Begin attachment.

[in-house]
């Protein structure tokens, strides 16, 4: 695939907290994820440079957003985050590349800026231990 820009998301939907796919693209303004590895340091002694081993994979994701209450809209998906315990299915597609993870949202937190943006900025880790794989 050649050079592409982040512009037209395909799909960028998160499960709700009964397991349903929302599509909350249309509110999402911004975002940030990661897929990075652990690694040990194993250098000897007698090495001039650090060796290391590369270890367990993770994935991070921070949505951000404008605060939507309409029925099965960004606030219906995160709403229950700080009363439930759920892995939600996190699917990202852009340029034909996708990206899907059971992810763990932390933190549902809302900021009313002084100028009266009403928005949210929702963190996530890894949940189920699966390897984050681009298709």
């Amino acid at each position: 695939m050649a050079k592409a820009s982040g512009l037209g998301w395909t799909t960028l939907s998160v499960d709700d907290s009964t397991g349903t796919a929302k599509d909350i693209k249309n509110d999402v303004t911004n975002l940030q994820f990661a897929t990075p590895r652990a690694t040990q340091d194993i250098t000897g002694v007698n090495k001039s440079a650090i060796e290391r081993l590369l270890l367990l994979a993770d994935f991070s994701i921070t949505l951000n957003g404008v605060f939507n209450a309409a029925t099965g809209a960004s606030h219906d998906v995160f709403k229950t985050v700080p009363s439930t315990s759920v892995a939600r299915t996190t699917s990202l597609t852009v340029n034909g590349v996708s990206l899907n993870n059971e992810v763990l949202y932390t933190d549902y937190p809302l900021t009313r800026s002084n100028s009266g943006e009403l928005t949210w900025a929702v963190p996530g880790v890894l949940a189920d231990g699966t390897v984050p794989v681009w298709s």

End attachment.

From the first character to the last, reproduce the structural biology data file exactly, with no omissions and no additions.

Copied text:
[in-house]
């Protein structure tokens, strides 16, 4: 695939907290994820440079957003985050590349800026231990 820009998301939907796919693209303004590895340091002694081993994979994701209450809209998906315990299915597609993870949202937190943006900025880790794989 050649050079592409982040512009037209395909799909960028998160499960709700009964397991349903929302599509909350249309509110999402911004975002940030990661897929990075652990690694040990194993250098000897007698090495001039650090060796290391590369270890367990993770994935991070921070949505951000404008605060939507309409029925099965960004606030219906995160709403229950700080009363439930759920892995939600996190699917990202852009340029034909996708990206899907059971992810763990932390933190549902809302900021009313002084100028009266009403928005949210929702963190996530890894949940189920699966390897984050681009298709």
């Amino acid at each position: 695939m050649a050079k592409a820009s982040g512009l037209g998301w395909t799909t960028l939907s998160v499960d709700d907290s009964t397991g349903t796919a929302k599509d909350i693209k249309n509110d999402v303004t911004n975002l940030q994820f990661a897929t990075p590895r652990a690694t040990q340091d194993i250098t000897g002694v007698n090495k001039s440079a650090i060796e290391r081993l590369l270890l367990l994979a993770d994935f991070s994701i921070t949505l951000n957003g404008v605060f939507n209450a309409a029925t099965g809209a960004s606030h219906d998906v995160f709403k229950t985050v700080p009363s439930t315990s759920v892995a939600r299915t996190t699917s990202l597609t852009v340029n034909g590349v996708s990206l899907n993870n059971e992810v763990l949202y932390t933190d549902y937190p809302l900021t009313r800026s002084n100028s009266g943006e009403l928005t949210w900025a929702v963190p996530g880790v890894l949940a189920d231990g699966t390897v984050p794989v681009w298709s």